easy-school-lunches

Back-to-school season means an onslaught of ads, articles, posts and pins about all of the things we should be doing to get our kids ready to return to school. While there are many aspects of back-to-school time that have gotten overblown and overcomplicated, the one that continually sends me over the edge is the topic of kids’ lunches.

Here are just a few of the headlines I’ve come across recently:

  • “50 tricks and fun ideas for amazing school lunches”
  • “How to add pizzazz to your child’s lunch”
  • “Napkin origami”
  • “Lunchbox creativity”
  • “30 days of school lunches—no repeats!”

What killed me the most was when I googled “simple school lunches” only to find recipes for asparagus and gruyere paninis and BBQ chicken sloppy joes.

ENOUGH, I say!

School lunch packing tips

Keep in mind that a healthy school lunch is nourishment, not art. My girls don’t need their lunch to have a face. They do not need to have a completely different lunch every day for 30 days. They can wipe the jelly off of their chins with a plain old paper towel. Their lunchtimes will be fun because they will be chatting with friends and going out to recess; their food does not need to be fun.

My criteria for a good packed lunch:

1) Pack something you know they’ll eat.

I was recently talking to another mom about school lunches, and she said her son asks her to pack the exact same vegetable soup in a thermos for him every day of the week. She was feeling guilty about the fact that he eats the same lunch five days a week.

You know how I think she should feel? Awesome. He knows what he likes. It has nutritional value. And HE EATS IT.

Not all kids will be that easy to please, but most kids have a fairly short list of things they consistently like to eat for lunch. Pack those things. Don’t overthink it or feel like you need to be inventive. If your kids are content eating the same things over and over, feel lucky that your job is that much easier and you know they are leaving the lunchroom each day with a full belly.

2) The prep and packing of lunches shouldn’t take more than 5-10 minutes.

Here are some of the so-called “easy school lunch ideas” I’ve come across recently:

Thread cubes of tortellini, cheese, vegetables, bread, and meats onto skewers to create “antipasto on a stick.”

Melt cheese onto a slice of ciabatta bread, cut into strips and serve with a side of tomato sauce.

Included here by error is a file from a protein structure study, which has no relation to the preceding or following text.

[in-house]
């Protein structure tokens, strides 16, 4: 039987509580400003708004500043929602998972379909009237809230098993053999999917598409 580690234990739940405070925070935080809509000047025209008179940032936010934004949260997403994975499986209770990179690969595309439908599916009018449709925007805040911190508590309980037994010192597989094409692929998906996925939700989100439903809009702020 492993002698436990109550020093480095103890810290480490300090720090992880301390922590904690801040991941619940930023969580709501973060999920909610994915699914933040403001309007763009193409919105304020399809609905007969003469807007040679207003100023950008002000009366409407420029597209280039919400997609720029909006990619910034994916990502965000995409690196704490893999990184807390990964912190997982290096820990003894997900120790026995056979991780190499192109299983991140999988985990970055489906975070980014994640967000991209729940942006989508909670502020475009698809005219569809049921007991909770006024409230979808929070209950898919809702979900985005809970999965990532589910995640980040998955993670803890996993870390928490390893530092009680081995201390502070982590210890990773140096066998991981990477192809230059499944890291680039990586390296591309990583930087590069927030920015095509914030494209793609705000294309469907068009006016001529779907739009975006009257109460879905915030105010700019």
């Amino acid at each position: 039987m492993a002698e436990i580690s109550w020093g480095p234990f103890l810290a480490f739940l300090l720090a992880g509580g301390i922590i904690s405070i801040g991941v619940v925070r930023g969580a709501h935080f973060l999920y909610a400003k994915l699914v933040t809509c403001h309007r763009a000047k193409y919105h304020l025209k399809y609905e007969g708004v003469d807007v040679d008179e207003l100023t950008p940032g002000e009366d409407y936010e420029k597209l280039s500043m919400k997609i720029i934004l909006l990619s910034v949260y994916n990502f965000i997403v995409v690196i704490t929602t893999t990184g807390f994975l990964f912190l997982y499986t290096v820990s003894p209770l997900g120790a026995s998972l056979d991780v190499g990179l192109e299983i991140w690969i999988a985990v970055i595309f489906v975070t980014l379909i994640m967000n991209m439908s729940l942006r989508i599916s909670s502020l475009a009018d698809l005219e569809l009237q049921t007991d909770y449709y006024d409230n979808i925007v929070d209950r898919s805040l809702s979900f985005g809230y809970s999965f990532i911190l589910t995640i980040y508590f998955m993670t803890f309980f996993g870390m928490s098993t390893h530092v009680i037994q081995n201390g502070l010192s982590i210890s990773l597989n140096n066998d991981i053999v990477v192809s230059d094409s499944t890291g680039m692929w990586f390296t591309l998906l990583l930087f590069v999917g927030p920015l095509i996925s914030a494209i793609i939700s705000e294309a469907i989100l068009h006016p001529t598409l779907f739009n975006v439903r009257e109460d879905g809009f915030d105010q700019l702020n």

Create “build your own tacos” by packing chicken, diced tomato, lettuce, and salsa in individual cups and serving with tortillas.

NO!

It’s hard enough to get my girls dressed, breakfasted, groomed, and out the door by 7:15 each morning without spending a bunch of time making and assembling their lunches. I want to be able to either make their entire lunch the night before or throw it together quickly in the morning while they’re eating breakfast.

3) Make sure their lunch has nutritional value.

My girls eat well at home, so I don’t feel the need to pack every single food group and nutrient into their lunches. I do, however, want to make sure they’re getting a good balance of carbs, proteins and veggies/fruits to keep their blood sugar regulated and give them the stamina and energy they need to feel their best at school without running out of steam or getting hyper.

With the aforementioned goals in mind, I sat down with my girls to come up with a list of lunches that would be acceptable to all of us. From there, we created a Monday-Friday “lunch menu” that we would stick to throughout the year.

Of course this does not need to be set in stone (and you’ll see that Friday is listed as a “wild card” day), but it gives us a general guideline so that the girls know what to expect on any given day, and I know exactly what I need to have in stock for the week.

Sample Weekly Lunch Menu:

  • Monday: homemade lunchables*, fruit or veggies, granola cookie
  • Tuesday: turkey sandwich, chips or crackers, fruit or veggies
  • Wednesday: pb & j sandwich, chips or crackers, fruit or veggies
  • Thursday: B buys pizza; S: hummus & pretzels, turkey pepperoni, fruit, carrots
  • Friday: repeat of Tues/Weds or wild card (ham sandwich, soup, pasta salad, tuna sandwich, hard-boiled eggs, leftovers, etc).
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*To make homemade lunchables, just cut out small pieces of meat and/or cheese and serve with crackers. (Please don’t judge me for my heart cookie cutter…it was the only one I could find that was the right size to fit the cracker. I promise not to draw a face on the cheese!). 

Everyone’s tastes and dietary needs are different, but the key is to sit down with your kids and figure out a weekly lunch menu that you can all agree upon. And then stick to it throughout the year!

Of course you can make changes and throw in a special treat once in a while, but having something written out makes it easier to 1) get into a routine; 2) know what groceries you need to buy, and 3) avoid any arguments about what you’re going to pack on a given day.

If you’re looking for more ideas for easy school lunches, this is the best, most comprehensive list of school lunch food ideas I could find.

Please share any lunch packing tips or tricks in the comments. I wish you all a happy and stress-free return to school this year!

A guide to planning simple school lunches that your kids will actually eat

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